There is life after elections

NUP supporters march on the streets of Omoro Town after nomination of their candidate, Simon Toolit Akecha on May 12, 2022. PHOTO | TOBBIAS JOLLY OWINY

It is decision day in Omoro County. The Electoral Commission opens polls in the morning today for the people of Omoro to vote to fill the void left by the Late Jacob Oulanyah, former Speaker of Parliament. This should be an election and nothing more or less.

Unfortunately, the political setting in Uganda tends to tilt toward the painful episodes most of the time elections are held. It is often worse in by-elections where main political parties concentrate a lot of resources in a particular constituency. Already, there have been too many unwanted stains in the Omoro by-election – from widespread incidents of voter bribery and intimidation to clashes by rival supporters and even death as reported by some Opposition mobilisers.

Whereas there is every reason political parties should be leaving no stone unturned in trying to win this election, the power they clamour for is not in anyone’s hand but with the deceased.

Ultimately, a transfer of power from the dead should be done with utmost respect. This is what defines us as Africans.

Clashes and dirty politics amount to dancing on the grave of the deceased. It has been reported that some of the top politicians campaigning in the area have paid their respects to the deceased former Speaker by visiting his final resting place. Such good gestures should not be followed by ugly scenes.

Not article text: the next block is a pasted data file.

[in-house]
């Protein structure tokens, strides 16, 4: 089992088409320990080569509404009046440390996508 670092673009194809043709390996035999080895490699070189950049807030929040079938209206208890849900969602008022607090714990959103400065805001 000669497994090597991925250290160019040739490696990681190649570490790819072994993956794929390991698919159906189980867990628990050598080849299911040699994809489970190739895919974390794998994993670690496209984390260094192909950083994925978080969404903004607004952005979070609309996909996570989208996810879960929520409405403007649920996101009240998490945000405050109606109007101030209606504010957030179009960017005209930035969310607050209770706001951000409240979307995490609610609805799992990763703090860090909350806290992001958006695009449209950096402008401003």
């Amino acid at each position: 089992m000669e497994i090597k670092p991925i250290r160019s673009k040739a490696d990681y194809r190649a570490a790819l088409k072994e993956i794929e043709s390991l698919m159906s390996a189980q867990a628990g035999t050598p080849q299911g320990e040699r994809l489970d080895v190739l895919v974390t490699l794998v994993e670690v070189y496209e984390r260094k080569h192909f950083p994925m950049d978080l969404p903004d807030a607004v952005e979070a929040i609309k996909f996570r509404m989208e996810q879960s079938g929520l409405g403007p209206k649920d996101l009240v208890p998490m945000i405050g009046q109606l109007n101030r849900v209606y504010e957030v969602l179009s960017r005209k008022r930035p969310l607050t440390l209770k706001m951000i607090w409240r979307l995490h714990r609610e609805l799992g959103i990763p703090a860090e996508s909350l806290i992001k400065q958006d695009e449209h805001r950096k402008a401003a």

Recent by-elections in the country have been noticeably violent and it is the hope of the nation that all parties involved remember that there is life after Omoro. Some of those who have been encamped in Omoro will be returning to their homes far from the north. They must return in one piece because there is only ever one winner in any political vote: life.

Whereas life in a dead democracy can be absurd, it is still life; a gift like none other. There will be efforts to protect the ballot, vigilance to monitor malpractices, and the will to uphold democratic ideals upon which the election is supposedly organized, on the ground today.

But we also recognize the cardinal responsibility of every citizen to shun electoral malpractices and fight it to as far as their will can take. To this, the responsible persons, including the security organs, must exercise the will of the Constitution of this nation. While this might be too much to ask for certain stakeholders in this electoral process, we must never stop demanding their responsibility.

Let this country, for once, go into a by-election in which everyone leaves the polling stations and returns home in one piece. It has almost become tradition for police cells to be the home many persons involved in elections spend nights in.

This is not why we go to polls; we must all be in Omoro to forge ahead with life in the post Jacob Oulanyah era.


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